I guess about 20 years ago my mother planted an orange hab plant in the garden for me and my brother.We must have said we liked spicy food, but back then, I know neither of us knew anything about it. Parents went away on vacation, my brother said the correct thing to do was grill habs and eat them whole. So we did. I remember the intensity of the heat and sweating bullets, but I didn't get cramps or anything. I think after we cooled down a bit, we tried it again - same result. Then we made our nephew do it and he was crushed; my sister yelled at us. Since then, I don't think I've really eaten hots or superhots whole right off the plant, only in cooking, either partial or whole. I love the flavor of them and trying to make them work with cooking.

#28 Winegums


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Posted 28 June 2018 - 12:22 AM

My worst experience with a pepper wasn't a super hot but a Caribbean Red Habanero pod. I had only had Orange habanero pods before and didn't quite realize what I was getting my self into. The Caribbean Reds are nearly twice as hot and the burn is far more aggressive. I thought "it's only a small pod how bad can it be?", I ended up with bad stomach cramps which was the worst of it.

#29 Walchit


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Posted 28 June 2018 - 08:58 AM

I ate 5 jalapenos in 1 minute at this jalapeno eating competition... My stomach told me to puke afterwards but I didn't. That was a rough night. And because of that you won't see me munching superhots on YouTube anytime soon. 

#30 MulchyDreams


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Posted 29 June 2018 - 08:26 AM

My first Superhot was off a plant I grew in the backyard...I grew many types that year and honestly don't remember the exact strain but it was a nice red Trinidad style Pod. The plant only produced one pepper. I split it with my brother at dinner and could not believe that Peppers could be so tasty and absolutely hot at the same time. It was the best of the season by far in every category. It made my meal amazing and I could not stop thinking about them. Years later and now it's all I grow😀

#31 Ghaleon



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Posted 29 June 2018 - 12:17 PM

I hope you get more than one to a plant now. Lol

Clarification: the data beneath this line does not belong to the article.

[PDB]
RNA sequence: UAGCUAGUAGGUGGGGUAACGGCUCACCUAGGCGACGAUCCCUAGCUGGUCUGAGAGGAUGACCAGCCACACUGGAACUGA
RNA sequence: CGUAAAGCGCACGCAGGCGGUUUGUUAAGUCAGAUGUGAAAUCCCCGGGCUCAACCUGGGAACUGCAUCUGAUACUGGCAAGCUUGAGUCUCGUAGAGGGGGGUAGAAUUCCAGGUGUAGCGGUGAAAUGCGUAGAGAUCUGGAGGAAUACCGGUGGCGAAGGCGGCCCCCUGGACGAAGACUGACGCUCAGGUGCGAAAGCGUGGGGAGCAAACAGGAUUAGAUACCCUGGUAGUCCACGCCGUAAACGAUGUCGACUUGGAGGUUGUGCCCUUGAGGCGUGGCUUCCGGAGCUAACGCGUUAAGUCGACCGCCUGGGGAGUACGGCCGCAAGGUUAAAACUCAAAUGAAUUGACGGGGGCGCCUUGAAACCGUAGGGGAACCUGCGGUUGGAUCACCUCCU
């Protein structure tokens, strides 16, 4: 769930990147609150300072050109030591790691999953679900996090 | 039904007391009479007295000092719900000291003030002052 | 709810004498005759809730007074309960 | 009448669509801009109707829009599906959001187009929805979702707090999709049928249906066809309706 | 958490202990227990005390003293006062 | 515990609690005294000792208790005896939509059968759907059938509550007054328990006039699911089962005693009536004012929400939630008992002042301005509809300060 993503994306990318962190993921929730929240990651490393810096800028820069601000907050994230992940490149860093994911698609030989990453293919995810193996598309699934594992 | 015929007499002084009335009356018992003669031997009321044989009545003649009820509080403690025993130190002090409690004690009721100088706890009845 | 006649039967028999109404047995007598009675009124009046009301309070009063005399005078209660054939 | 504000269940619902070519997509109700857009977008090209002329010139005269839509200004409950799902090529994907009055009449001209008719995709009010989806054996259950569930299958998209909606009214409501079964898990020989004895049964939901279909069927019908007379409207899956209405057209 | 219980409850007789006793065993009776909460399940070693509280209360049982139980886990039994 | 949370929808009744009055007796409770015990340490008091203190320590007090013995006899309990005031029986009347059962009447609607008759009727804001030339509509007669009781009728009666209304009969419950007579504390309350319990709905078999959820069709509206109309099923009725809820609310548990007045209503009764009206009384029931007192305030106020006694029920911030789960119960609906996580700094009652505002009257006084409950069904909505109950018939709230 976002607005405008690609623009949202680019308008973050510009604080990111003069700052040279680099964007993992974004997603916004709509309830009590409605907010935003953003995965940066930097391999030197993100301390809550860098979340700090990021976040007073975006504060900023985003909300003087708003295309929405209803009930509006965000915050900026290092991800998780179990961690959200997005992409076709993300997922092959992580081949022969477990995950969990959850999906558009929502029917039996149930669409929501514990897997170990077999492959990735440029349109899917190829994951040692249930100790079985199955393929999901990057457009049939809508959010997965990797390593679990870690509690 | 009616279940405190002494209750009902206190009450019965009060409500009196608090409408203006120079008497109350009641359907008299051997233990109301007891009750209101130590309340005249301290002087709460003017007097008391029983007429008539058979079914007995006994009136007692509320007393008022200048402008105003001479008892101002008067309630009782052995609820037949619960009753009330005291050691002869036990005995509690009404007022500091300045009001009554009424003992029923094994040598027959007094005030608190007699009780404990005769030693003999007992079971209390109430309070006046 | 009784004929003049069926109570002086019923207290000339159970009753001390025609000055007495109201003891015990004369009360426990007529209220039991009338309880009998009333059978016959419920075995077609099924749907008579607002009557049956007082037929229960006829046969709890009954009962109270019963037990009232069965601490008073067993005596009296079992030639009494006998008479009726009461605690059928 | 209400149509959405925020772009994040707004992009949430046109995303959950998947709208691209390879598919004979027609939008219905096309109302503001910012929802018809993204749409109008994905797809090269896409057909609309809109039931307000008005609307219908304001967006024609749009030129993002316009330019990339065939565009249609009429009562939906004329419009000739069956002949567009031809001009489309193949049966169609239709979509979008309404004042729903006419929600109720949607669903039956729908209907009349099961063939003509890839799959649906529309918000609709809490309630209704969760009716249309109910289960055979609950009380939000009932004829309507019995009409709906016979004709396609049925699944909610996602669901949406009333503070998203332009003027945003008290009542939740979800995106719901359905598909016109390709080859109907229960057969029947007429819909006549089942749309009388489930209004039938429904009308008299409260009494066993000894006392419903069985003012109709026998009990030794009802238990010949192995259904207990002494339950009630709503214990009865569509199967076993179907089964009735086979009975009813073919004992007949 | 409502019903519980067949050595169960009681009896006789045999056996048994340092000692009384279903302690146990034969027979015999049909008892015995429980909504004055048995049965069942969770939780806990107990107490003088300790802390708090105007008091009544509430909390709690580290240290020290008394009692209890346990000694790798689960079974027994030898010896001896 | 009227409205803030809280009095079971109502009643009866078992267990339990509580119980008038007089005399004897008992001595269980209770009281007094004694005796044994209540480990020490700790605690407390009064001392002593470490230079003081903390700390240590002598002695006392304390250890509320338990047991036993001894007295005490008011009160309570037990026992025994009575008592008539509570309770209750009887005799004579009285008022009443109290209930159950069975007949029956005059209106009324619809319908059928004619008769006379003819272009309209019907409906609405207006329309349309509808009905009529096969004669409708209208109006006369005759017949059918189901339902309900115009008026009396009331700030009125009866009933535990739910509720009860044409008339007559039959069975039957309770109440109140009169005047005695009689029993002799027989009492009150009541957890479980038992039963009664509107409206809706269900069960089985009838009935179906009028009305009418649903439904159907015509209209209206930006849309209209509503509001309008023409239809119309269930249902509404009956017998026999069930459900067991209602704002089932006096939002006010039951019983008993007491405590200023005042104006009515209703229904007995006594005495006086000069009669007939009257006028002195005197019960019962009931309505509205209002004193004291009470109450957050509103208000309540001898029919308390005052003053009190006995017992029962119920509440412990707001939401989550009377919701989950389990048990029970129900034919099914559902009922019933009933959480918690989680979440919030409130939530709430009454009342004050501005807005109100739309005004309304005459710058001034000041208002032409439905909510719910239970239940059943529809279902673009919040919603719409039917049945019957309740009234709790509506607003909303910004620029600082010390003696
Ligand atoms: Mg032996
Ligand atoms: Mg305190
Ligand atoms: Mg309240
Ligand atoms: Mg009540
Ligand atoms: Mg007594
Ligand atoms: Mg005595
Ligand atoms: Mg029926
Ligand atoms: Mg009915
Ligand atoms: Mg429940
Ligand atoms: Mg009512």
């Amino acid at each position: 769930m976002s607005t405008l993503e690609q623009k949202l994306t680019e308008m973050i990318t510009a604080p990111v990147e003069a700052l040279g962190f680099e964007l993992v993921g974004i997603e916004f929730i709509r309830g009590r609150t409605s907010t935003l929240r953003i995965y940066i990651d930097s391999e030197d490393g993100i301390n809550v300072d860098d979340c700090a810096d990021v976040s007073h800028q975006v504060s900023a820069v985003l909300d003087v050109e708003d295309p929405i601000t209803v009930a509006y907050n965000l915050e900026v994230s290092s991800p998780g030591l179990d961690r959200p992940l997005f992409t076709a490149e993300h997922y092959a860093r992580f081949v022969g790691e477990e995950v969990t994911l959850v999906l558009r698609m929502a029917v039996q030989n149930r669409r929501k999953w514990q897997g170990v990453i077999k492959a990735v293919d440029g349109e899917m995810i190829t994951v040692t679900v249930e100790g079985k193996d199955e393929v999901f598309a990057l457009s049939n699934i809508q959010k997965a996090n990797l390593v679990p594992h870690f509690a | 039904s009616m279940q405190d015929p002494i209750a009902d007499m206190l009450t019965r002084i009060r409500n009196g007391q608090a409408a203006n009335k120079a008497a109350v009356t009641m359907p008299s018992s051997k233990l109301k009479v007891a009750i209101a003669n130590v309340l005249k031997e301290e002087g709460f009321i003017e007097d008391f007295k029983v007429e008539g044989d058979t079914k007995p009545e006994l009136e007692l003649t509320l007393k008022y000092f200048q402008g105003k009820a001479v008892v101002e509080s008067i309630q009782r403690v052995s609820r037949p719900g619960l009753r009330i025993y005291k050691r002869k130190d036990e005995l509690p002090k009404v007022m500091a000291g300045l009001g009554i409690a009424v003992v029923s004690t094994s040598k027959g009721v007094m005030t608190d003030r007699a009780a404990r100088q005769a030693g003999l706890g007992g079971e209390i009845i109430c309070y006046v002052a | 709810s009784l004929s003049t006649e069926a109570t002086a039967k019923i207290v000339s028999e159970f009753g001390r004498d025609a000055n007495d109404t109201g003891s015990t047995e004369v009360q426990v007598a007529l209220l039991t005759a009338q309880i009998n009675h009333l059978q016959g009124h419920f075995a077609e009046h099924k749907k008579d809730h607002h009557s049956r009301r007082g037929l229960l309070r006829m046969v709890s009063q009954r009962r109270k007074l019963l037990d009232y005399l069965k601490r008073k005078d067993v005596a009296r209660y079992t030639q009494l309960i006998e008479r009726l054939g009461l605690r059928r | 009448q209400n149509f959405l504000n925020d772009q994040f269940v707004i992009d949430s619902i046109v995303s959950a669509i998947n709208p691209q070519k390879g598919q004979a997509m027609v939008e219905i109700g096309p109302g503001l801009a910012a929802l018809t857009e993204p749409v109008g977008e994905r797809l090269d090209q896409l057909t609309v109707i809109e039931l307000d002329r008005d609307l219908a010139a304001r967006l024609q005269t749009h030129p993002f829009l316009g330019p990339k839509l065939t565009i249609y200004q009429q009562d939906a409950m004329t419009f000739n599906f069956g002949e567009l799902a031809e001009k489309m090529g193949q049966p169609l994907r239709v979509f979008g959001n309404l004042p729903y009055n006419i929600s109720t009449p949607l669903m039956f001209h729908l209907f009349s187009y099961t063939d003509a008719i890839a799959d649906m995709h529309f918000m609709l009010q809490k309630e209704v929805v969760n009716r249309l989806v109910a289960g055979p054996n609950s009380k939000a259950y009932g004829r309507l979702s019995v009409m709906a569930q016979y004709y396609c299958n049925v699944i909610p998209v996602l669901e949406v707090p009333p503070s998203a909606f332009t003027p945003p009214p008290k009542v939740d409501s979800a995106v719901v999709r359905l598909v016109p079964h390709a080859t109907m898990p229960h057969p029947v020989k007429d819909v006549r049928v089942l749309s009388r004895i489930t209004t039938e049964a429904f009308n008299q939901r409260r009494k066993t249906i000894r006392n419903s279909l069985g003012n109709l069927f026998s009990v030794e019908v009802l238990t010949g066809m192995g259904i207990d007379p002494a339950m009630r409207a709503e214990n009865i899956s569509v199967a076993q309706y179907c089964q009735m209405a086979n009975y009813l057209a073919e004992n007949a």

#32 SavinaRed


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Posted 02 July 2018 - 04:48 PM

Salsa lady thats hilarious but I know at the time it was terrible 😂

#33 saiias



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Posted 03 July 2018 - 10:55 AM

I grew up with a love for spicy food of all kinds, the hotter the better. First superhot I had was a Ghost pepper Indian curry dish, that was more of a novelty at the time. I have hade 7-Pots, Moruga Scorps, Reapers and other superhots in sauces or spices and slivers of them raw but dont plan on eating whole ones anytime soon.


Ghost pepper Indian curry dish - where was this?

#34 saiias



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Posted 03 July 2018 - 11:16 AM

I grew up on spicy food. I have a good tolerance to heat.


When I was working in Columbus,oh , we used to eat at 'Enas Caribbean kitchen' every single week.Every week, my order was the same 'jerk chicken extra hot and extra sauce'.  This went on for an year or so.. Then the owner lady ( Mrs. Ena) noticed my loyalty to this dish and one day challenged me to eat her super spicy shrimp curry ( with all scotch bonnets sitting on top). I ate it without a squeak and got the dish on the house.


Fast forward next week, she asked me to chomp on a scotch bonnet pepper as a whole. This is my first super hot and man it was hot.. But I was still able to take it without an issue.

That is when friends in my office started talking about my heroics and a colleague who actually grows super hots came up with the ghost pepper challenge in the office. There were quite a few takers for that challenge.